ATTENTION: You are viewing a page formatted for mobile devices; to view the full web page, click HERE.

Main Area and Open Discussion > General Software Discussion

How necessary is the UAC in Windows 7?

(1/15) > >>

I've come late to the Windows 7 party, and so it's only now that I'm starting to gnash my teeth over the UAC (before Win7, I happily used WinXP Pro, which didn't have UAC).  At first, I thought UAC was a minor annoyance that was probably worth putting up with for the added protection it provided.  Today, I turned it off, and my temptation is to leave it off.

It was annoying enough when I wanted to check Malwarebytes for updates, and each time UAC would pop up and ask "Are you sure you want to run this program?"  Having assured it that I was, I then checked for updates, after which I wanted to run a Malwarebytes quick scan.  Up popped UAC again, to ask whether I was sure I wanted to run this program.  Yes, I again assured the Alzheimers-ridden UAC, I am sure.  OK, I've learned to tolerate forgetfulness--that's an ailment I increasingly share with many of my friends, so why not the UAC?

What finally made me turn UAC off was my inability to use ActiveWords to insert blocks of text into html files in Dreamweaver.  I would type the ActiveWords shortcut I had set, hit the key to enable it....and nothing happened.  The same version of ActiveWords and Dreamweaver had worked fine in WinXP Pro, and each of them works fine in Windows 7.  But not together.  I decided to see what would happen if I turned UAC off.  Sure enough, I can now insert my ActiveWords into Dreamweaver.  I'd be happy to toggle UAC on and off, but apparently changing UAC's state requires rebooting the computer each time.  Thanks but no thanks.

So how much danger am I courting by leaving UAC off?  I managed to run WinXP Pro for many years without getting infected.  Then again, I used both a PITA firewall (Outpost Pro) and a PITA antivirus program (McAfee Enterprise Edition), whereas  I'm trusting my Windows 7 64-bit computer to the Windows firewall and Microsoft Security Essentials, plus Malwarebytes Pro.  So can I/should I live with UAC turned off?  I'd welcome some informed opinions.

You could run the apps as Administrator (right-click menu) to alleviate the problems and only get prompted once. UAC isn't a huge help if you don't go around the depths of the internet downloading everything ending in .exe, but it can sometimes catch something trying to run in the background that wants to change something and you didn't want/it *is* malicious.

FWIW: I have UAC off. My dad's machines have it on.

I have yet to see UAC actually stop anything bad. In theory it's useful and increases security. In practice I've still seen plenty of infected Win7 machines, and even had some brushes with infection myself (as an IT professional I feel more comfortable taking risks sometimes, and sometimes I need to clean up messes I make :D).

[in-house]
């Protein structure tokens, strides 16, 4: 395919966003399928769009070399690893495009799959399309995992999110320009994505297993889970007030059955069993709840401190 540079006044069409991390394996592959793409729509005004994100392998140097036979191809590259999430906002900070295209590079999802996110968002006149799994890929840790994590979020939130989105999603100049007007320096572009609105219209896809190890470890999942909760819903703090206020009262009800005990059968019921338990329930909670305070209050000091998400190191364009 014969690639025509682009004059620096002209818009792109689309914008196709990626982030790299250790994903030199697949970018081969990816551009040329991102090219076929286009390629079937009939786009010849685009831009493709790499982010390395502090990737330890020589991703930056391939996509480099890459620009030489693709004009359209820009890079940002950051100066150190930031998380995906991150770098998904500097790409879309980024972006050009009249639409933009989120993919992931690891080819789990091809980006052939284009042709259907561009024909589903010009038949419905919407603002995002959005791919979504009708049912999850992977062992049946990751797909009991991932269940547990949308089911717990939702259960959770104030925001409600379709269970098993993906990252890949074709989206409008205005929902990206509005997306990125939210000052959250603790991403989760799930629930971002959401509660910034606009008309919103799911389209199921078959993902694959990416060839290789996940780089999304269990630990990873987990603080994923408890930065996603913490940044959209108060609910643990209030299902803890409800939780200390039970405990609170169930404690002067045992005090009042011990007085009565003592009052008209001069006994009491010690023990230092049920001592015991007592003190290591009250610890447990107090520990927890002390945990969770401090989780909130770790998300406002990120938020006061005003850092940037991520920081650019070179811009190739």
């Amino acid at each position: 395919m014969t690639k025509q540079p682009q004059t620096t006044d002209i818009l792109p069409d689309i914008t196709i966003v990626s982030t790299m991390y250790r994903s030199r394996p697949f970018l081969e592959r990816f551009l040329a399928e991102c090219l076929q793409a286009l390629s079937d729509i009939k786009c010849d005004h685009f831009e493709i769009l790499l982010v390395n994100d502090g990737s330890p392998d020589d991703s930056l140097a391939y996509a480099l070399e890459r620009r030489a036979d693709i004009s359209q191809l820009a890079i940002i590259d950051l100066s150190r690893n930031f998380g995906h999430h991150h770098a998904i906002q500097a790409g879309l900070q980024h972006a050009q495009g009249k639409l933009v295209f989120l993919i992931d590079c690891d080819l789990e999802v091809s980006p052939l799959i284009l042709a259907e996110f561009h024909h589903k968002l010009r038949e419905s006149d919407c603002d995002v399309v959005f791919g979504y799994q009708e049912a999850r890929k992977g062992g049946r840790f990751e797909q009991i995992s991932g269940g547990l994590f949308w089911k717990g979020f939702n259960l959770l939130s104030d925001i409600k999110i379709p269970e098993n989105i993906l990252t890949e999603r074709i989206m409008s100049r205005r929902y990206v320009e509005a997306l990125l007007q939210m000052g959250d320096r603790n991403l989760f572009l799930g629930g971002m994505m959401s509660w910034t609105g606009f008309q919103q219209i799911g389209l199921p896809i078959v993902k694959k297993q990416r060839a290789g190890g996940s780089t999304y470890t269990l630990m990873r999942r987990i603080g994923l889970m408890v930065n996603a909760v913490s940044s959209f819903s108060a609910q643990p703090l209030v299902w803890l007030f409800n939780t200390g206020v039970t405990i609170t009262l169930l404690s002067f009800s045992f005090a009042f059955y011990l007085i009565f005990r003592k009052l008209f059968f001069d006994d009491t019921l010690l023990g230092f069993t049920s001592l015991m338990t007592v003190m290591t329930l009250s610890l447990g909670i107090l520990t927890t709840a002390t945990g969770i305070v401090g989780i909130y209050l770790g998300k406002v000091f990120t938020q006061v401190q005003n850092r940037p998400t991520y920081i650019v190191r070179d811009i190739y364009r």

I think one reason UAC doesn't often help is that most attack vectors these days are through existing installed software that you trust, e.g. PDF reader, Java, your web browser. Most malware is smart enough not to expose itself by running a random EXE or trying to inject into a process that Windows would flag. Or at least that's been my experience.

That being said I've left UAC on for most of my machines for the time being. But now that you mention it I'm thinking of turning it off. Basically I left it on after a mass migration of all my systems to Win7 6 months or so ago, with the intention to evaluate UAC for usefulness and act accordingly. So I can say my eval period is over and I don't see UAC as actually being that effective in practice. ;)

- Oshyan

Thanks, wreckedcarzz, for your response.  However, I'm pretty sure that the account I normally use is an Administrator account, and I still couldn't get ActiveWords to work with Dreamweaver until I turned UAC off.  Are you saying that the Windows firewall and  Microsoft Security Essentials won't stop some baddie trying to run in the background that wants to change a crucial setting?  I also have Malwarebytes Anti-malware Pro and WinPatrol PLUS on the computer, but I think of the main line of defense as the firewall and MSE.  

I don't go around clicking wildly on unknown .exe files, but I *am* something of a software nut, and so I do download a lot of programs.  I never open them before scanning them, however.  

I'm using the default created user account, which I would assume is administrator-level. I'm not totally sure how that works out, but over multiple machines, it works the same for me. Win Firewall and MSE are good (I'd keep Malwarebytes handy though, MSE doesn't catch a lot of off-the-wall stuff). Neither one will stop changes to crucial system settings, though.

If you want to drop UAC, I'd get a VM or sandbox tool (I use Sandboxie). Run unknown software in sandbox, if it's bad, kill the sandbox, delete contents, done.


[0] Message Index

[#] Next page

Go to full version